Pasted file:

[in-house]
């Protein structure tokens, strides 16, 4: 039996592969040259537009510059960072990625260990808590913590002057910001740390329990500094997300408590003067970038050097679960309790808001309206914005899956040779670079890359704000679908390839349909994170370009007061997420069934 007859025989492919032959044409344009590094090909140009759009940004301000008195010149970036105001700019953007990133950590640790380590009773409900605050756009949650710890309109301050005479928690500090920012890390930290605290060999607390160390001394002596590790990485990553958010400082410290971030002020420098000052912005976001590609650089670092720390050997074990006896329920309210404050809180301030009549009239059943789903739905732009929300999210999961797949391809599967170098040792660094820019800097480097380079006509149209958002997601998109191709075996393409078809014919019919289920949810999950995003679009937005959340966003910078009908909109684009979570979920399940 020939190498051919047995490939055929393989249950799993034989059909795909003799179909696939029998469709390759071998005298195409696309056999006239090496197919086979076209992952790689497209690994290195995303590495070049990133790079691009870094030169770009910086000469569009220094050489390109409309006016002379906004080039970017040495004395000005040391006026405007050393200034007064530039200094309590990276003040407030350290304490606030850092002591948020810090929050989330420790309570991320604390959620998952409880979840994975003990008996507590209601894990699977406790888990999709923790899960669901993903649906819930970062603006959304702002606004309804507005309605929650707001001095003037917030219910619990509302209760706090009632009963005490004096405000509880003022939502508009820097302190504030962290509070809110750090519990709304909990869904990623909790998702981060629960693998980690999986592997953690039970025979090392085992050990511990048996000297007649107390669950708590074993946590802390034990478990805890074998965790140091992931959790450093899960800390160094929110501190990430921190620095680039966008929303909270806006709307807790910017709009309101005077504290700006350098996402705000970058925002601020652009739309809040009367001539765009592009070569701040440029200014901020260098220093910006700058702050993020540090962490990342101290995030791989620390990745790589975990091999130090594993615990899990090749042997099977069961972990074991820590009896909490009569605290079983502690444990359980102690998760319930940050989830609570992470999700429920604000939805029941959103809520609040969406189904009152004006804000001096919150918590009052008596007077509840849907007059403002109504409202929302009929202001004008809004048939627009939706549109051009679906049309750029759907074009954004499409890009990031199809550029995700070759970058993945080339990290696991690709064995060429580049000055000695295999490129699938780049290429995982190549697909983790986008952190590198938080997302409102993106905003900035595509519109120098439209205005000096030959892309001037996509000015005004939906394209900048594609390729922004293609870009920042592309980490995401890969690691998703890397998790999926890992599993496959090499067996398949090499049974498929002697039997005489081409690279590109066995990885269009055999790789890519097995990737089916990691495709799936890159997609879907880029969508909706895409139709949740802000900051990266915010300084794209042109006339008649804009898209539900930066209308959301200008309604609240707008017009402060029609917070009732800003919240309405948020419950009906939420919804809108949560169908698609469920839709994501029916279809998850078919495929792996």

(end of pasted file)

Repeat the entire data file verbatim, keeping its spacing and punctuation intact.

[in-house]
């Protein structure tokens, strides 16, 4: 039996592969040259537009510059960072990625260990808590913590002057910001740390329990500094997300408590003067970038050097679960309790808001309206914005899956040779670079890359704000679908390839349909994170370009007061997420069934 007859025989492919032959044409344009590094090909140009759009940004301000008195010149970036105001700019953007990133950590640790380590009773409900605050756009949650710890309109301050005479928690500090920012890390930290605290060999607390160390001394002596590790990485990553958010400082410290971030002020420098000052912005976001590609650089670092720390050997074990006896329920309210404050809180301030009549009239059943789903739905732009929300999210999961797949391809599967170098040792660094820019800097480097380079006509149209958002997601998109191709075996393409078809014919019919289920949810999950995003679009937005959340966003910078009908909109684009979570979920399940 020939190498051919047995490939055929393989249950799993034989059909795909003799179909696939029998469709390759071998005298195409696309056999006239090496197919086979076209992952790689497209690994290195995303590495070049990133790079691009870094030169770009910086000469569009220094050489390109409309006016002379906004080039970017040495004395000005040391006026405007050393200034007064530039200094309590990276003040407030350290304490606030850092002591948020810090929050989330420790309570991320604390959620998952409880979840994975003990008996507590209601894990699977406790888990999709923790899960669901993903649906819930970062603006959304702002606004309804507005309605929650707001001095003037917030219910619990509302209760706090009632009963005490004096405000509880003022939502508009820097302190504030962290509070809110750090519990709304909990869904990623909790998702981060629960693998980690999986592997953690039970025979090392085992050990511990048996000297007649107390669950708590074993946590802390034990478990805890074998965790140091992931959790450093899960800390160094929110501190990430921190620095680039966008929303909270806006709307807790910017709009309101005077504290700006350098996402705000970058925002601020652009739309809040009367001539765009592009070569701040440029200014901020260098220093910006700058702050993020540090962490990342101290995030791989620390990745790589975990091999130090594993615990899990090749042997099977069961972990074991820590009896909490009569605290079983502690444990359980102690998760319930940050989830609570992470999700429920604000939805029941959103809520609040969406189904009152004006804000001096919150918590009052008596007077509840849907007059403002109504409202929302009929202001004008809004048939627009939706549109051009679906049309750029759907074009954004499409890009990031199809550029995700070759970058993945080339990290696991690709064995060429580049000055000695295999490129699938780049290429995982190549697909983790986008952190590198938080997302409102993106905003900035595509519109120098439209205005000096030959892309001037996509000015005004939906394209900048594609390729922004293609870009920042592309980490995401890969690691998703890397998790999926890992599993496959090499067996398949090499049974498929002697039997005489081409690279590109066995990885269009055999790789890519097995990737089916990691495709799936890159997609879907880029969508909706895409139709949740802000900051990266915010300084794209042109006339008649804009898209539900930066209308959301200008309604609240707008017009402060029609917070009732800003919240309405948020419950009906939420919804809108949560169908698609469920839709994501029916279809998850078919495929792996």